mentioned only in Luke 17:6 . It is rendered by Luther "mulberry tree" (q.v.), which is most probably the correct rendering. It is found of two species, the black mulberry (Morus nigra) and the white mulberry (Mourea), which are common in Palestine. The silk-worm feeds on their leaves. The rearing of them is one of the chief industries of the peasantry of Lebanon and of other parts of the land. It is of the order of the fig-tree. Some contend, however, that this name denotes the sycamore-fig of Luke 19:4 .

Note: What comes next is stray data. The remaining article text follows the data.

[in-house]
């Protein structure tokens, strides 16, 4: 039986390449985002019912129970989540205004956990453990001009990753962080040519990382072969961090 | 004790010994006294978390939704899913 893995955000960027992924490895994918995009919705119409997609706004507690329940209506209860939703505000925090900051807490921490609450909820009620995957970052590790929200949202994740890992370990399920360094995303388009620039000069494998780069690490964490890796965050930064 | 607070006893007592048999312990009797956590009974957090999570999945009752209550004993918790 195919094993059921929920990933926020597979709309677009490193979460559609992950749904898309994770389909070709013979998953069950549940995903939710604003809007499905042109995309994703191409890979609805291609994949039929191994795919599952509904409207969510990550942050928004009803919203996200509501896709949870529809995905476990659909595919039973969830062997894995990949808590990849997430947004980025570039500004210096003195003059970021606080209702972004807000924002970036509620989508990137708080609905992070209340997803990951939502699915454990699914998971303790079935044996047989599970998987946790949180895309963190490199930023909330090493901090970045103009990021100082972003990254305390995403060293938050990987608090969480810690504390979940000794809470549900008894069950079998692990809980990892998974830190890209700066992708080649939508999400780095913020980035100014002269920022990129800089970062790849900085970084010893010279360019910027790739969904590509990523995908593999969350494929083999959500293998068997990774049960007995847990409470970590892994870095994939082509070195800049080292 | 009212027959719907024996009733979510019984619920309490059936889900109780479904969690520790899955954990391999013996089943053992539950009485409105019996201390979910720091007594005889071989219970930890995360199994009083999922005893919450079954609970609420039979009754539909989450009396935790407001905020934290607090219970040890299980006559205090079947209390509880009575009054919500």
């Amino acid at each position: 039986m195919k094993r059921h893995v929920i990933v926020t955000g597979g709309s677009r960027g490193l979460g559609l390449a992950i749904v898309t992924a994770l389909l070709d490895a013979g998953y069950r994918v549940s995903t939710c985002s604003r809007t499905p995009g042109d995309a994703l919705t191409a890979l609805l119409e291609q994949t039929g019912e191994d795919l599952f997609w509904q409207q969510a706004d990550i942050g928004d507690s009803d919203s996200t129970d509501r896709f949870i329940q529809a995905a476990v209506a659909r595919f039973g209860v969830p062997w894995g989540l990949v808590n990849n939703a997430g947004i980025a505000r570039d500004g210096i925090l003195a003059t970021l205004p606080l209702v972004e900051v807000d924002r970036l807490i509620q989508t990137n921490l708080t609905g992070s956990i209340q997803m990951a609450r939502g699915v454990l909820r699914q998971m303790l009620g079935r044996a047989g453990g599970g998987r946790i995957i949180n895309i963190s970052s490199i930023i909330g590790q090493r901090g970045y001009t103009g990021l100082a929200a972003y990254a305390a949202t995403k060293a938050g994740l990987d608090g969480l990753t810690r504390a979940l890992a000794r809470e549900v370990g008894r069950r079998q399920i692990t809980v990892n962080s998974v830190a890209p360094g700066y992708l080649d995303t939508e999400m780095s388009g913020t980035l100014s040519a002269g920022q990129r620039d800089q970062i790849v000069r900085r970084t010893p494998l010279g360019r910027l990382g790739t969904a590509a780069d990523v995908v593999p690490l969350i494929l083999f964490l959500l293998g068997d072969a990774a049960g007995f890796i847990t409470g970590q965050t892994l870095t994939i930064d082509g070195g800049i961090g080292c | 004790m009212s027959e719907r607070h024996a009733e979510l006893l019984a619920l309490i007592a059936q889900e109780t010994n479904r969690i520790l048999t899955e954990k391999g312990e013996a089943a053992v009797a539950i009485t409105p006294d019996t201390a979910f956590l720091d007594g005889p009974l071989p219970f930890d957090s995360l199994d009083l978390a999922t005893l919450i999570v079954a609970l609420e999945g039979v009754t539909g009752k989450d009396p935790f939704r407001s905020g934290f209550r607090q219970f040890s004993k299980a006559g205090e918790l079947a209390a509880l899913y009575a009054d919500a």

M.G. Easton M.A., D.D., Illustrated Bible Dictionary, Third Edition,
published by Thomas Nelson, 1897. Public Domain, copy freely.
[S] indicates this entry was also found in Smith's Bible Dictionary
Bibliography InformationEaston, Matthew George. "Entry for Sycamine tree". "Easton's Bible Dictionary".